What is the overseas operations bill, and why is it causing difficulty in the Labour Party?

“I love this country. I’m proud of this country. Of all it’s achieved, and all it will go on to achieve.” Labour leader Keir Starmer declares in a new video released on Wednesday. This statement is key to the opposition’s rebrand under its new leader, pushing its national pride to the fore whilst laying out a landscape of problems to be overcome.

This shift in tone also goes to explaining the controversy caused within the party at the whipping operation behind the new overseas operations (service and personnel) bill. The bill’s primary purpose is to protect soldiers from prosecution whilst on service overseas, by instituting a number of protections:

  • The creation of a ‘triple lock’ to limit prosecutions, which prohibits charges from over five years ago, makes it incumbent on prosecutors to “give weight to certain matters”, and makes it mandatory to obtain the consent of the attorney general (or advocate general in Northern Ireland) before proceeding.
  • Introducing time limits for bringing civil cases against military personnel.
  • Making future governments diverge from the more stringent standards of the European Court of Human Rights, accepting instead international humanitarian law.

In essence, the bill places barriers in the way of those wronged by British military personnel seeking justice. It allows their efforts to be obstructed by the sitting government and makes it harder for them to secure a conviction if they manage to overcome these barriers.

Resolving these issues has long been on the government’s agenda, particularly since charges were brought against service members for their alleged involvement in crimes in Northern Ireland last year. In the 2019 Conservative manifesto, attention was drawn to legislation “to tackle the vexatious claims that undermine our Armed Forces”. The strength of the party’s commitment to the bill was shown by the government’s confidence in its passage, with several key members not turning up for the bill’s passage on Wednesday, including the prime minister, chancellor and health secretary.


More articles from Alex Toal:


With enough votes recorded for the bill’s passage, Starmer had whipped his MPs to abstain. Tactically this made sense: opposition to the bill would have been fruitless, and voting against “protections for troops” could be weaponised by the Conservatives against the leader of the opposition’s attempt to rehabilitate his party as patriotic.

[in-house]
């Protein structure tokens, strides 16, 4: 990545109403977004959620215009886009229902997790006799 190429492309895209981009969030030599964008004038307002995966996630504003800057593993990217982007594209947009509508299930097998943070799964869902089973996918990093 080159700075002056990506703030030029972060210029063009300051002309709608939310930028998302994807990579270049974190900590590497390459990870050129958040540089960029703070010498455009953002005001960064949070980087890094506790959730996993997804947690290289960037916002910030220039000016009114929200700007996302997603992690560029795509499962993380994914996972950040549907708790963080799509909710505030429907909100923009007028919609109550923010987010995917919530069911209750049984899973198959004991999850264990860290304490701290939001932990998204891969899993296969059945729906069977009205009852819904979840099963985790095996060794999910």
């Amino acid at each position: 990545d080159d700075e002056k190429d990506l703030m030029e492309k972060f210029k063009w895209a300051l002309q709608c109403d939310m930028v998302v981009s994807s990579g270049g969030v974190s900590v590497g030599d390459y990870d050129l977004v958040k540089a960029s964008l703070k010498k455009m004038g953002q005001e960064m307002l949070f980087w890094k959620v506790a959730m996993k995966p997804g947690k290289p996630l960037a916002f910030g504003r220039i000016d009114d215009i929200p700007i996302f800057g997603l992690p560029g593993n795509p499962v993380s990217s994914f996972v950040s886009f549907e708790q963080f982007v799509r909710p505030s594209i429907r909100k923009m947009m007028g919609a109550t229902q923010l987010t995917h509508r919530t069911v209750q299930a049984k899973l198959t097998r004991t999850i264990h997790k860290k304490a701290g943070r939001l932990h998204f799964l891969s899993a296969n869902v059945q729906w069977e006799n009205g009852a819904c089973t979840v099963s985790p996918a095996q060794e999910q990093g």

This stance, however, was rejected by a significant group on Labour’s left, and 18 MPs voted against the bill, including former leader Jeremy Corbyn, and key allies John McDonnell, Dianne Abbott, Rebecca Long-Bailey and Ian Lavery. Three of these rebels – Nadia Whittome, Olivia Blake and Beth Winter – were serving as parliamentary private secretaries to members of Starmer’s team, and have subsequently lost their posts.

The three rebels have done little to stir controversy on the issue. Whittome commented to ITV’s Robert Peston that the decision of colleagues to abstain was “reasonable” and, in a statement put out on Twitter, reaffirmed her support for Starmer’s leadership and the party.

However, many on the party’s left have used the excuse to attack the leadership, with Diane Abbott releasing a tweet in support of the three, noting that their vote was “in line with Labour values”, and prominent activists such as Rachel Swindon and Liam Young have explicitly criticised Starmer for his decision.

Meanwhile, the Conservatives have still weaponised the politics of the bill’s passage. The party issued a tweet following the vote attacking Labour for refusing to back the armed forces, a message which was also passed on in email communications.

These events demonstrate yet again the strategy of the Starmer leadership. Whilst the bill has caused a stir on Twitter and on some online publications, news of it has not broken into the bulletins most-read by the British public: the BBC news front page and music radio news announcements. One of Starmer’s most significant breaks with his predecessor is de-emphasising the importance of Twitter, focusing his efforts on broadcast media instead. So far this has had favourable results, with his party levelling with the Tories in the polls, including on the crucial metric of ‘preferred prime minister’.

The long-term success of this strategy will be determined on two principle metrics. Firstly, whether the leader can contain the discontent on his party’s left to social media, or whether his internal opponents manage to get attention from the mainstream media in more significant rebellions. The other metric will be whether his more moderate stance, and divergence from the arguably more principle-based approach of the Corbyn era, manages to maintain the motivation in his party’s activist base. Labour’s left have lost their grip of the party machine and with it a great deal of their power, yet there is still considerable goodwill for them in the younger wings of the party. If these wings decide to openly challenge their leader, the Starmer project risks serious opposition.

Can you help us reach more readers?